Sounds like it has fallen into good hands!

Re: "liquid crystal driver" sighting

Glenn Little
 

I will try and get hi res pix posted this weekend.
Hope to have schematic drawn early next year.
This appears to fit a TM-500 series frame.
The unit appears to have two channels.
The main board id very good quality.
There are two "proto" type boards in the unit.
One is for fuses.
The other has a pair of 74121 ics on it.
When I got it the edge card connector was damaged, thankfully if a place where there are no used pins.
There was one power transistor missing and I can replace it with one like in the other channel.
There is also a ground binding post missing, this is easily replaced.
The pictures will be of the unit as I received it.
This has controls for PW UPPER and PW LOWER for both channels.
There is also a DELAY and AMPLITUDE control for each channel.
There is a BNC for the top channel only INPUT.
There is a BNC for SYNC.
The SYNC appears to go to both channels.
There is a label on the front REL 11, so, maybe there are others out there.
The front binding posts are UPPER OUTPUT, LOWER OUTPUT and GROUND for each channel.
The active backplane pins are 2A, 3A, 6A, 7A, 8A, 9A, 10A, 12A, and 7B.
8B, 11B and 8A are connected.
12A and 12B are connected together.
All of these pins are power related, so the only inputs and outputs are via the front panel.
There is a keyway between pins 6 and 7.
There are "flying" jumpers between some IC pins with some of these pins lifted from the sockets.
Probably still a work in progress.
The front panel is thin aluminum with, what looks like, photo etching for the labeling and shading.
Harmonica connectors are used to connect to the board.

More to follow
Glenn

On 12/10/2019 12:50 PM, p mc wrote:
(seeing this a few weeks later)

Glenn,

Like DaveD says, lots of people here can help with TekWiki. Or you can ask kurt.harlem@... for a TekWiki account if you want to get into that yourself.

Back in October I made a stub page with crops from the pictures from the eBay listing:
http://w140.com/tekwiki/wiki/Liquid_Crystal_Driver

A first question might be what type of mainframe the plugin plugs into. If you haven't already sussed that, a picture of the edge connector cut-outs will help.

Curious to see what you've got...





--
-----------------------------------------------------------------------
Glenn Little ARRL Technical Specialist QCWA LM 28417
Amateur Callsign: WB4UIV wb4uiv@... AMSAT LM 2178
QTH: Goose Creek, SC USA (EM92xx) USSVI LM NRA LM SBE ARRL TAPR
"It is not the class of license that the Amateur holds but the class
of the Amateur that holds the license"

Re: "liquid crystal driver" sighting

p mc
 

I've updated TekWiki with the better images. Clearing browser cache & reloading the page may be required to see them.

Strange sidebar re the images: In October I thought there were better images but when I went to collect the images to crop , it seemed not so. Now prompted by keantoken to look again I see that on my phone the lo res image in the listing "expands" into the same lo res image on a cleaner background. So I chalked up the memory of better resolution to false/suggested memory, since "liquid crystal driver" appears in the description, and went ahead with the poorer images. This time, before the listing goes away, I went back with a desktop browser to get the better images with semi-legible front panel text.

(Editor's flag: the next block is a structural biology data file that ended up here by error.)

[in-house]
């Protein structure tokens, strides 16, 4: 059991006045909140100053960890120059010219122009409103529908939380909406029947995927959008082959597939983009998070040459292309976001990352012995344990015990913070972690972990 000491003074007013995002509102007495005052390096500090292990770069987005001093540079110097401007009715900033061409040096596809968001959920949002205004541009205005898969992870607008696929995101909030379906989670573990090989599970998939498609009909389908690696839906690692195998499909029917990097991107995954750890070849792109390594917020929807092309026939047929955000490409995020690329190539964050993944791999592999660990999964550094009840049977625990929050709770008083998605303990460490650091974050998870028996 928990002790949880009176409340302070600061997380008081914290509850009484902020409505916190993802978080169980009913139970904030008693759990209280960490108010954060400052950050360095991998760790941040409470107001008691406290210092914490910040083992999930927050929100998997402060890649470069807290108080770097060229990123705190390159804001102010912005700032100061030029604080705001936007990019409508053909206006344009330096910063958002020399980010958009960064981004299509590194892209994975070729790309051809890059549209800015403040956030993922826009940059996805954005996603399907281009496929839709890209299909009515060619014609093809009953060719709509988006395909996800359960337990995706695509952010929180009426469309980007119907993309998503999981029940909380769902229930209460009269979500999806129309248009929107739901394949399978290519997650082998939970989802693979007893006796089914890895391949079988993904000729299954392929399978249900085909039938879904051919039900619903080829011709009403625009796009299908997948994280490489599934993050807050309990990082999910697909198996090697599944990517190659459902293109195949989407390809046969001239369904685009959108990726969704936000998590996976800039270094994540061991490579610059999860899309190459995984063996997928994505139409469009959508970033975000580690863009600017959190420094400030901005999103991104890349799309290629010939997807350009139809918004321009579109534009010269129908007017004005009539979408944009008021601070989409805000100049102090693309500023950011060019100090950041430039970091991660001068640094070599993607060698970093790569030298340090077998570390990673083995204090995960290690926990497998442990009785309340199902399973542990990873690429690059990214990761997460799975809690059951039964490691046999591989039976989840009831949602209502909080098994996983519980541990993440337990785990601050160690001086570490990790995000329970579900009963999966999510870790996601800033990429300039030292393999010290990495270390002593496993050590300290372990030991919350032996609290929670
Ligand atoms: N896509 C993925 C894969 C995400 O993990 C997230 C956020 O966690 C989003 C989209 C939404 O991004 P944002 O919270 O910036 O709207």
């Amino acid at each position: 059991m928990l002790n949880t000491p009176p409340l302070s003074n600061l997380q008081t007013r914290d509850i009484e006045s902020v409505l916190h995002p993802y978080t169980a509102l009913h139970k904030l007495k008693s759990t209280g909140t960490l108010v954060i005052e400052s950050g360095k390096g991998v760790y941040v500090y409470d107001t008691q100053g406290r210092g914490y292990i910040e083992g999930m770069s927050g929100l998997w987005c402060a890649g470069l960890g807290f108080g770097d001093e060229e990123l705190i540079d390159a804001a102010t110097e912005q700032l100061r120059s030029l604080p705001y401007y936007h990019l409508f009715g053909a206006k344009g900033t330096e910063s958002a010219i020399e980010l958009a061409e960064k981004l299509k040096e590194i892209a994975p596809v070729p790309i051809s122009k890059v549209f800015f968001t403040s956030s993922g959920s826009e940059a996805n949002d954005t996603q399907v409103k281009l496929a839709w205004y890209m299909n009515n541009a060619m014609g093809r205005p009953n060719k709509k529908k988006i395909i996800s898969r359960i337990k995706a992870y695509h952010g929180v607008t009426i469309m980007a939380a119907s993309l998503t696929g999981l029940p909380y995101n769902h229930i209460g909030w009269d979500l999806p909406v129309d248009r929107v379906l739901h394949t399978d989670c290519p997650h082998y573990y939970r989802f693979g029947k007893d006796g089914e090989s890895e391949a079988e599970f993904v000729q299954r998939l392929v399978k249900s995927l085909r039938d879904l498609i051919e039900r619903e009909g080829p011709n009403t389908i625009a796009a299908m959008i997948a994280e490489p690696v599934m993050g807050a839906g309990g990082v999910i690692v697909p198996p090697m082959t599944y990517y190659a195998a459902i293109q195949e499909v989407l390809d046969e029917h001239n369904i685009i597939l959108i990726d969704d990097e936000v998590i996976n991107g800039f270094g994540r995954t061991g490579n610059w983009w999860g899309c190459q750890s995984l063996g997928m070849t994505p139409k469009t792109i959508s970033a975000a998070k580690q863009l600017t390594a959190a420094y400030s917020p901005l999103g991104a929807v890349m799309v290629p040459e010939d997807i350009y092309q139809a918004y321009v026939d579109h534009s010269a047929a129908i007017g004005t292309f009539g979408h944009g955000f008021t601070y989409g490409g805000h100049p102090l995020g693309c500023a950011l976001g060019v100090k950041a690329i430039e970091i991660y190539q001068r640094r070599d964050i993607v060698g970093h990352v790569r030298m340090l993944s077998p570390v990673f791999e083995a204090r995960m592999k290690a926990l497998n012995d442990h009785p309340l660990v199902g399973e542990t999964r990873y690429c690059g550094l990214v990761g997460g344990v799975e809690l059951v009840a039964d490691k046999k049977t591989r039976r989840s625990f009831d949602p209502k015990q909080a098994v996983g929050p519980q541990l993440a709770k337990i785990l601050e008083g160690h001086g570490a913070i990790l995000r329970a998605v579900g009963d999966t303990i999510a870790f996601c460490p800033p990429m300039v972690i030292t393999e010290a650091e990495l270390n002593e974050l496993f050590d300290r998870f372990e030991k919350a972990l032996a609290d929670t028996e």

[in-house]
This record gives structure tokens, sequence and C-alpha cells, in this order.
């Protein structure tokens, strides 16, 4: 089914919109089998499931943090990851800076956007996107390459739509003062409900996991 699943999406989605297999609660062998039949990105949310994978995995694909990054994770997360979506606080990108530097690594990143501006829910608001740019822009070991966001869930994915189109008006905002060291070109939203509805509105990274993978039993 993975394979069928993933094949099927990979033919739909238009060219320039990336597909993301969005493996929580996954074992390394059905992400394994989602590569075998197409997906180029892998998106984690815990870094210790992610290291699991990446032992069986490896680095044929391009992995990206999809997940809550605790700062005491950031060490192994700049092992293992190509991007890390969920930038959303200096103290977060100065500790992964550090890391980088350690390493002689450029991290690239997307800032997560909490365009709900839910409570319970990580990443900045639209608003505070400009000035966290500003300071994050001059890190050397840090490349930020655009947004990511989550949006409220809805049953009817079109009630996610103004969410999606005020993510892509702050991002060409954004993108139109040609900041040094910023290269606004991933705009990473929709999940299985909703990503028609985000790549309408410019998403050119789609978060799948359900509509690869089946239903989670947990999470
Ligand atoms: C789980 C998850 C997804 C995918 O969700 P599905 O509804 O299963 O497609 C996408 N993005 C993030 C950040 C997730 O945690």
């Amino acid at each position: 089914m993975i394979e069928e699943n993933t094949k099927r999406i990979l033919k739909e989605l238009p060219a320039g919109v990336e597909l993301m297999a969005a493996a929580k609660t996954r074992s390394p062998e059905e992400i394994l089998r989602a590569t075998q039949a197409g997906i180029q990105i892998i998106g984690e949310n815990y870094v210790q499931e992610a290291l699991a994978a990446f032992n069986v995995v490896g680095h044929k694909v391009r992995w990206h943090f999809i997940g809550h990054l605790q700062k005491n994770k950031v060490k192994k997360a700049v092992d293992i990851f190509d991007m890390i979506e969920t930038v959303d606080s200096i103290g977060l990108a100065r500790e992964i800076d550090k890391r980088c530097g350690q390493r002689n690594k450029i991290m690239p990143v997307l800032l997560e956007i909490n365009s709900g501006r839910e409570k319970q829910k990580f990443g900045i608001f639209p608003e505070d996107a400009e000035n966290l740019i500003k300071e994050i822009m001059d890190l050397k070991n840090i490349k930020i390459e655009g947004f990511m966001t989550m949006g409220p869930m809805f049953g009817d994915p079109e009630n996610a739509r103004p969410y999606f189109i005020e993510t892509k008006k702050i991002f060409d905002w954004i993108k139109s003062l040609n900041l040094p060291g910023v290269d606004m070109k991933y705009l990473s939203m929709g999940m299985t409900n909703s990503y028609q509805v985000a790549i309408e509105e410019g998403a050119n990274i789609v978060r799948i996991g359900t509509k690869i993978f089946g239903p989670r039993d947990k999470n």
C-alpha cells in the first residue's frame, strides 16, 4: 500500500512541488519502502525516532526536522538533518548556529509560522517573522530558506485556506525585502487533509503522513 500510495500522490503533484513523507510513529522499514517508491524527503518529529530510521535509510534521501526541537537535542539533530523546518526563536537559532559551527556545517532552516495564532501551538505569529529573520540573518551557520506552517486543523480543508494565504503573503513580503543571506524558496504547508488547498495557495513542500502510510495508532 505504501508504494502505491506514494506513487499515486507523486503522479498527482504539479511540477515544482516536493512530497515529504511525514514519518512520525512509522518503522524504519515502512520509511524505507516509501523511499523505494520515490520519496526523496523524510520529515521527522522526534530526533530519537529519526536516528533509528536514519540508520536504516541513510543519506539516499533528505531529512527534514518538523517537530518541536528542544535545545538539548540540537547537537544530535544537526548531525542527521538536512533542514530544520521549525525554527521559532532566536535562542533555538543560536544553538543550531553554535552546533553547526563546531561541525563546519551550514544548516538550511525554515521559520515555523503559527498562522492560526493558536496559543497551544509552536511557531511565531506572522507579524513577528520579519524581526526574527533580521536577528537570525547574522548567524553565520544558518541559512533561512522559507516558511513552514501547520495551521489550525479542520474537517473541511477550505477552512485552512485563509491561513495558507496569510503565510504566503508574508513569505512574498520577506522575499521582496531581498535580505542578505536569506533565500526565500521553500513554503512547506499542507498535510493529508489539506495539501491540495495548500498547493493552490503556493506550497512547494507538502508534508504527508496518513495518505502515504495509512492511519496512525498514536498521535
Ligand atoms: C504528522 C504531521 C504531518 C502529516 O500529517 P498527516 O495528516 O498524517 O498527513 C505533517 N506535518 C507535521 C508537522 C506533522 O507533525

The better picture almost shows the connector key slots. But not convincingly. So I'll not bias anyone else's speculation with my speculation.

Hopefully better images & info from Mr. Little will replace all that anyhow.

Re: 1502 TDR project

Tom Gardner
 

NiCd cells have a longer shelf life than lithium cells - I believe.

The 1502/3 has a nasty characteristic - even when turned off there is
a current drain of ~1mA through the chart recorder. If left
discharging then eventually the weakest cell will discharge first and
then be reverse charged - and that's bad news, It is behind the
statement that the battery should be fully charged once a month,

My solution is simply to remove the battery pack when not in use. Even
if each cell self-discharges, it won't be reverse charged.

But you should treat that with caution; I'm not a battery expert.

On 10/12/2019, Mark Pilant <mark@...> wrote:
> tabbed C NiCd cells are easily available, so the battery can be
reconstructed.

Very true.

However, my own problem with NiCd batteries is I use the equipment so
infrequently
I would be constantly replacing batteries. I understand this is less of an
issue
with NiMH and Lithium batteries, but then you can get into making changes to
the
charging circuitry to get the correct charge rates.

I may try the bench power supply just to see if it turns up additional
information.

- Mark N1VQW




Re: 1502 TDR project

Mark Pilant
 

tabbed C NiCd cells are easily available, so the battery can be reconstructed.
Very true.

However, my own problem with NiCd batteries is I use the equipment so infrequently
I would be constantly replacing batteries. I understand this is less of an issue
with NiMH and Lithium batteries, but then you can get into making changes to the
charging circuitry to get the correct charge rates.

I may try the bench power supply just to see if it turns up additional information.

- Mark N1VQW